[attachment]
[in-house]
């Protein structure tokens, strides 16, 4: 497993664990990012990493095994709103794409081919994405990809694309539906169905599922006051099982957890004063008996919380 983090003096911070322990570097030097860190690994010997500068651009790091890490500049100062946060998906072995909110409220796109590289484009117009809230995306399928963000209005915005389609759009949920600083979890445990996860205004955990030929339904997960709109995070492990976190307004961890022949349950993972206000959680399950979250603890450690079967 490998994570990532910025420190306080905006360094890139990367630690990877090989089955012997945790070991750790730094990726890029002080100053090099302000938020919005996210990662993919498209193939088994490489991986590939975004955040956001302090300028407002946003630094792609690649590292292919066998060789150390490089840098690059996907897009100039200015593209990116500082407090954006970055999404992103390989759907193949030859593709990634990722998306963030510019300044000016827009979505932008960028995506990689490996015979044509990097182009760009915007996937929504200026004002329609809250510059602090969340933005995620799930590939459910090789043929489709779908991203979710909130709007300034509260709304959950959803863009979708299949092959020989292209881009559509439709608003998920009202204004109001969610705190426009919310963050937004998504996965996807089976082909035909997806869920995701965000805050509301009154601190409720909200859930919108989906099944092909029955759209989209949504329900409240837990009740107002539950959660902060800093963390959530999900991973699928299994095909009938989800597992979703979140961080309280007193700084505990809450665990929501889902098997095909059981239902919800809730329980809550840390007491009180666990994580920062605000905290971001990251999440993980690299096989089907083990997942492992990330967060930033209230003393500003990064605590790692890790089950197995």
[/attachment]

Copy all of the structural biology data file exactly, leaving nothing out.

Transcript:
[in-house]
């Protein structure tokens, strides 16, 4: 497993664990990012990493095994709103794409081919994405990809694309539906169905599922006051099982957890004063008996919380 983090003096911070322990570097030097860190690994010997500068651009790091890490500049100062946060998906072995909110409220796109590289484009117009809230995306399928963000209005915005389609759009949920600083979890445990996860205004955990030929339904997960709109995070492990976190307004961890022949349950993972206000959680399950979250603890450690079967 490998994570990532910025420190306080905006360094890139990367630690990877090989089955012997945790070991750790730094990726890029002080100053090099302000938020919005996210990662993919498209193939088994490489991986590939975004955040956001302090300028407002946003630094792609690649590292292919066998060789150390490089840098690059996907897009100039200015593209990116500082407090954006970055999404992103390989759907193949030859593709990634990722998306963030510019300044000016827009979505932008960028995506990689490996015979044509990097182009760009915007996937929504200026004002329609809250510059602090969340933005995620799930590939459910090789043929489709779908991203979710909130709007300034509260709304959950959803863009979708299949092959020989292209881009559509439709608003998920009202204004109001969610705190426009919310963050937004998504996965996807089976082909035909997806869920995701965000805050509301009154601190409720909200859930919108989906099944092909029955759209989209949504329900409240837990009740107002539950959660902060800093963390959530999900991973699928299994095909009938989800597992979703979140961080309280007193700084505990809450665990929501889902098997095909059981239902919800809730329980809550840390007491009180666990994580920062605000905290971001990251999440993980690299096989089907083990997942492992990330967060930033209230003393500003990064605590790692890790089950197995």